Kafka's Revelations: Franz Kafka in Resident Evil Revelations 2

Thursday 23 March 2017

In my recent analysis of Resident Evil: Revelations 2, I noted the several references to Franz Kafka that can be found throughout the game. But since the story is literally based on Kafka works, I thought it would be interesting to put together those elements that are related to the author and can be spotted in the four episodes of the game.

It's worth mentioning that early references to Kafka can be found in the first Resident Evil game. I am not sure about the original version, as I haven't played it, but in the remake and its recent HD remaster, a copy of The Castle can be seen on two occasions.

One, in the medical storeroom where you also find the serum:

Another one, in the small study where you find the dog whistle (and the lighter, if you play as Jill):

In Revelations 2, things become more specific as the main villain, Alex Wesker, seems to be obsessed with Kafka's books, and specifically with the short story In A Penal Colony and its concept. However there are many references to Kafka's other works, as well as his life, that exist in the whole game.

To begin with, the four chapters of the game borrow their titles from Kafka's works.

Episode 1 is 'Penal Colony'.

And rightly so, as it takes place in the prison where Claire and Moira are trapped. Barry's section of this chapter also has the prison area as a setting for most of its part. The original story of Penal Colony describes an isolated prison on an island where a condemned man is about to be executed.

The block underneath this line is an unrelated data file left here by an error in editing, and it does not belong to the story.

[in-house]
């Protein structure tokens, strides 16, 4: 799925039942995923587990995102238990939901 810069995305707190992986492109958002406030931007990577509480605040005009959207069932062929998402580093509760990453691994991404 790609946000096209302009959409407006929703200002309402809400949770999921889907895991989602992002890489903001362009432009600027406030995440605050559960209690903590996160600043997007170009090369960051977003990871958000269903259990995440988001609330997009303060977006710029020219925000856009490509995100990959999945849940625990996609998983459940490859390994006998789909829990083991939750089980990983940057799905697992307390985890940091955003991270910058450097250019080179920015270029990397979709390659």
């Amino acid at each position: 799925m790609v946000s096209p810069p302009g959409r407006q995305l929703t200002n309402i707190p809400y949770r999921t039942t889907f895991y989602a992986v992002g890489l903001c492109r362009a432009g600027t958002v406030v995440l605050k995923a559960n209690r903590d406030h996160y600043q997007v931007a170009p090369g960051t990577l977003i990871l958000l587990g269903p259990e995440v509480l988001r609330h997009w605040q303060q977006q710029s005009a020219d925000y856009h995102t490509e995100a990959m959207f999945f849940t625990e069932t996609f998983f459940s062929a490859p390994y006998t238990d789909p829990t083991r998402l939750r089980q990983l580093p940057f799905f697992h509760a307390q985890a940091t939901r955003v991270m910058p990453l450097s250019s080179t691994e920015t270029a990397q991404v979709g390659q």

Episode 2 is Contemplation.

Contemplation is a collection of stories by Kafka. This episode in the game is some sort of interlude, in the sense that all the involving characters have a little time to think about the state they are in and try to figure out ways to get out of their stressing situation.

Episode 3 is Judgement.

Kafka's Judgement narrates the story of a father and his son, who hide things from each other and don't communicate properly. The father's actions cause idirectly the son's death. In the game, we get to see both Barry and Moira (father and daughter, as connected to the father and son of the story) talking about their issues with each other to Natalia and Claire respectively. In this episode, we have the chance to learn the reason behind the bad relationship between them, and to see in more detail how each one of them views each other. We understand that it's mainly due to Barry's actions and attitude that he doesn't get along well with Moira, although he is a good man, and never wanted to hurt her feelings.

Episode 4 is Metamorphosis.

Metamorphosis is a story by Kafka about a man who discovers one day that he has transformed into an instect-like monstruous creature. It is not random that the final episode, the conclusion, is named after this story. There are several cases of transformation that we witness in the game, and they are both literal and allegorical.

There is Alex's metamorphosis, the most obvious and literal one. Alex transforms into a hideous mutated creature, after she failed to be reborn through Natalia.

Alex would have reconsidered power had she known how ugly she would turn

Then there is Neil's transformation, both literal and metaphorical: he turned into a mutant after Alex injected him, and he also had a spiritual and sentimental alteration when he tried to steal the virus from Alex, wanting to take advantage of its power.

Neil got mutated against his will but the result was fatal anyway

There is also Natalia's metamorphosis, which is internal, as she got possessed by Alex; a transformation that passed unnoticed by everyone around her.

If you notice sublte details, like Natalia's smirk, you can tell she's been possessed